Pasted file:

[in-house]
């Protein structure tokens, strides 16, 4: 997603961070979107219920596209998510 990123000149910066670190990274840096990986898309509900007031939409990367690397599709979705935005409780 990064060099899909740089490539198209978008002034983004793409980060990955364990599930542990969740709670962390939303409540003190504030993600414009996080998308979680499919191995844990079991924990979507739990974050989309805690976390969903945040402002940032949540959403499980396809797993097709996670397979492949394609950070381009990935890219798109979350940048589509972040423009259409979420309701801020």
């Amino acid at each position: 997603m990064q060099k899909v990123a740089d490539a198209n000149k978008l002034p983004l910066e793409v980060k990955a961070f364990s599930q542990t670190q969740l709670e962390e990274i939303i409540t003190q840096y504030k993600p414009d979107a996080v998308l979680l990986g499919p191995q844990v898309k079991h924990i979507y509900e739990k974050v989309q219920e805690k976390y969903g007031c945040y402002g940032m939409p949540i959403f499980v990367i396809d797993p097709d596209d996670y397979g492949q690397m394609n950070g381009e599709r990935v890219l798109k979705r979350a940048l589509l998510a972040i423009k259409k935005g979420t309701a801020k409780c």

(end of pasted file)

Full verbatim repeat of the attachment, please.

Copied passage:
[in-house]
């Protein structure tokens, strides 16, 4: 997603961070979107219920596209998510 990123000149910066670190990274840096990986898309509900007031939409990367690397599709979705935005409780 990064060099899909740089490539198209978008002034983004793409980060990955364990599930542990969740709670962390939303409540003190504030993600414009996080998308979680499919191995844990079991924990979507739990974050989309805690976390969903945040402002940032949540959403499980396809797993097709996670397979492949394609950070381009990935890219798109979350940048589509972040423009259409979420309701801020």
């Amino acid at each position: 997603m990064q060099k899909v990123a740089d490539a198209n000149k978008l002034p983004l910066e793409v980060k990955a961070f364990s599930q542990t670190q969740l709670e962390e990274i939303i409540t003190q840096y504030k993600p414009d979107a996080v998308l979680l990986g499919p191995q844990v898309k079991h924990i979507y509900e739990k974050v989309q219920e805690k976390y969903g007031c945040y402002g940032m939409p949540i959403f499980v990367i396809d797993p097709d596209d996670y397979g492949q690397m394609n950070g381009e599709r990935v890219l798109k979705r979350a940048l589509l998510a972040i423009k259409k935005g979420t309701a801020k409780c």